How Can Diabetic Ulcers Be Treated? An Indianapolis Podiatrist Answers

A diabetic ulcer is an open sore that occurs on the bottom of the foot of someone with diabetes. Generally these are painless because often the person lacks feeling in their feet known as neuropathy. A diabetic ulcer should never be self-treated even if it looks small or is not painful. Diabetic ulcers can lead to infection and even amputation if not treated properly. Once an ulcer is discovered, you should seek treatment from a podiatrist or wound specialist as soon as possible.

Diagnosis & Testing: Diabetic ulcers are diagnosed by examination. However, your doctor may want to order x-rays to see the underlying bones. Your doctor may also want to order vascular studies to determine if you have adequate blood flow to the foot to heal the ulcer. Sometimes your blood will be drawn and labs ordered. One critical lab your doctor will want to know from your blood work is if your blood sugars are controlled because elevated blood sugars can slow or prevent wound healing.

Treatment: There are many different treatments available for diabetic ulcers. Often these wounds develop a callus around the edges which your doctor will need to remove in order to allow the ulcer to close from the inside out. Your doctor will also likely prescribe a wound dressing to be applied to the ulcer. There are all types of wound dressings available and there are many factors your doctor will consider when deciding which wound dressing is most appropriate. One of the most important aspects in treating a diabetic ulcer is keeping pressure off of the wound. This may mean wearing a special shoe or boot, you may to have a special cast to offload the area or it may mean you have to remain completely non-weight bearing for a certain amount of time. Putting pressure on an ulcer by walking on it will slow healing and likely prevent the wound from healing.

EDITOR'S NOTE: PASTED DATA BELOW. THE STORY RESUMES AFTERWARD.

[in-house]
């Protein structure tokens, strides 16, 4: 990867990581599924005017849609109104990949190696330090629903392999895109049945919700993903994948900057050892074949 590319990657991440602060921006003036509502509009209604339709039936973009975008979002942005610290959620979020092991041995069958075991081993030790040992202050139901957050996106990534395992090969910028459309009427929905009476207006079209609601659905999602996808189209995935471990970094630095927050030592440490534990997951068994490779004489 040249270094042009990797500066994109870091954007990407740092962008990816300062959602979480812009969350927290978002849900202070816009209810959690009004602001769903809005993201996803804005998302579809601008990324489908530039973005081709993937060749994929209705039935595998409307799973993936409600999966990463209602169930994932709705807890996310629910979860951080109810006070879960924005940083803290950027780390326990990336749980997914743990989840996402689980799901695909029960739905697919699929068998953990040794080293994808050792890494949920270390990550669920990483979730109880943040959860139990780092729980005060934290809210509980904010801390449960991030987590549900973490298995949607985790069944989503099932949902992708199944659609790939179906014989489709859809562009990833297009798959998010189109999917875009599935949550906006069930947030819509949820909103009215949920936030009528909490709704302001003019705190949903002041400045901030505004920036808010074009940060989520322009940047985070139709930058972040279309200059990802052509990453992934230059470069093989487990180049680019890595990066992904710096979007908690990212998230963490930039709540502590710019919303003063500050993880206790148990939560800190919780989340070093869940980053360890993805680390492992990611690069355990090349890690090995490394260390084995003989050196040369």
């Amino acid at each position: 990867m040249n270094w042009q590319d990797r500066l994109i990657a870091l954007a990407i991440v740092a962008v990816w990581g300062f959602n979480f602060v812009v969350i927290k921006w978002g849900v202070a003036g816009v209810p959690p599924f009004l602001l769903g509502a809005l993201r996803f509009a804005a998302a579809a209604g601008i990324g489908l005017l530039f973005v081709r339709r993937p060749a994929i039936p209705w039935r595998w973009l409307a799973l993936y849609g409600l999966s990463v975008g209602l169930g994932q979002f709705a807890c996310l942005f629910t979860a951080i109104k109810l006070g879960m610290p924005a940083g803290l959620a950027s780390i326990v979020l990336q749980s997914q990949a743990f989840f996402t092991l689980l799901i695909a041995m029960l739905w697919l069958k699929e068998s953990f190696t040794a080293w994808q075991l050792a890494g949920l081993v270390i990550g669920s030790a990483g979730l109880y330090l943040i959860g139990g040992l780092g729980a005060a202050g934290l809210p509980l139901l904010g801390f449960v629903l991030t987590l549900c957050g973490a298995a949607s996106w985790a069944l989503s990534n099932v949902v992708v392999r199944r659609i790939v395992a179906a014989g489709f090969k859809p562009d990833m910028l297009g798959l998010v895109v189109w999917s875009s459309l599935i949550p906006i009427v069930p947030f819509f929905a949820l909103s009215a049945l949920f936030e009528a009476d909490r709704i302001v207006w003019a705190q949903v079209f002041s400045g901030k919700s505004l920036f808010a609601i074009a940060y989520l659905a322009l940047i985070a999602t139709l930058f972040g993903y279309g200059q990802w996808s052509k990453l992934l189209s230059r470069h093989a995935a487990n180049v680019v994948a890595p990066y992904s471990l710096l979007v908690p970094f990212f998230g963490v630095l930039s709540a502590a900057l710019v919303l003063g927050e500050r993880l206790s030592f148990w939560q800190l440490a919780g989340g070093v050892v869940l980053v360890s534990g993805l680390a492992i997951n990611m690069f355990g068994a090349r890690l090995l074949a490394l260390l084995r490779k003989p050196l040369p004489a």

When treated properly and immediately many wounds can be healed. The more time that passes before treatment is sought the longer it takes and the harder it is to heal an ulcer. If you are diabetic you should have your feet examined regularly, especially if you have poor circulation or neuropathy. By having your feet checked regularly by a podiatrist or your primary doctor, often foot problems can be prevented and, if a problem does occur, they can be caught quickly and treated.

Author
Dr. Todd Mann Dr. Mann has been providing podiatry care for over 19 years. He grew up in Dayton, OH where he volunteered from the age of 10 at the nursing home where is mom was a nurse. He attended IU Bloomington to earn his undergraduate degree and then attended the Ohio College of Podiatric Medicine where he graduated with honors. He started At Home Podiatry to provide high quality podiatry care to patients who had a difficult time leaving their homes. Dr. Mann is a Certified Wound Specialist. He is board certified by the American Board of Wound Management.

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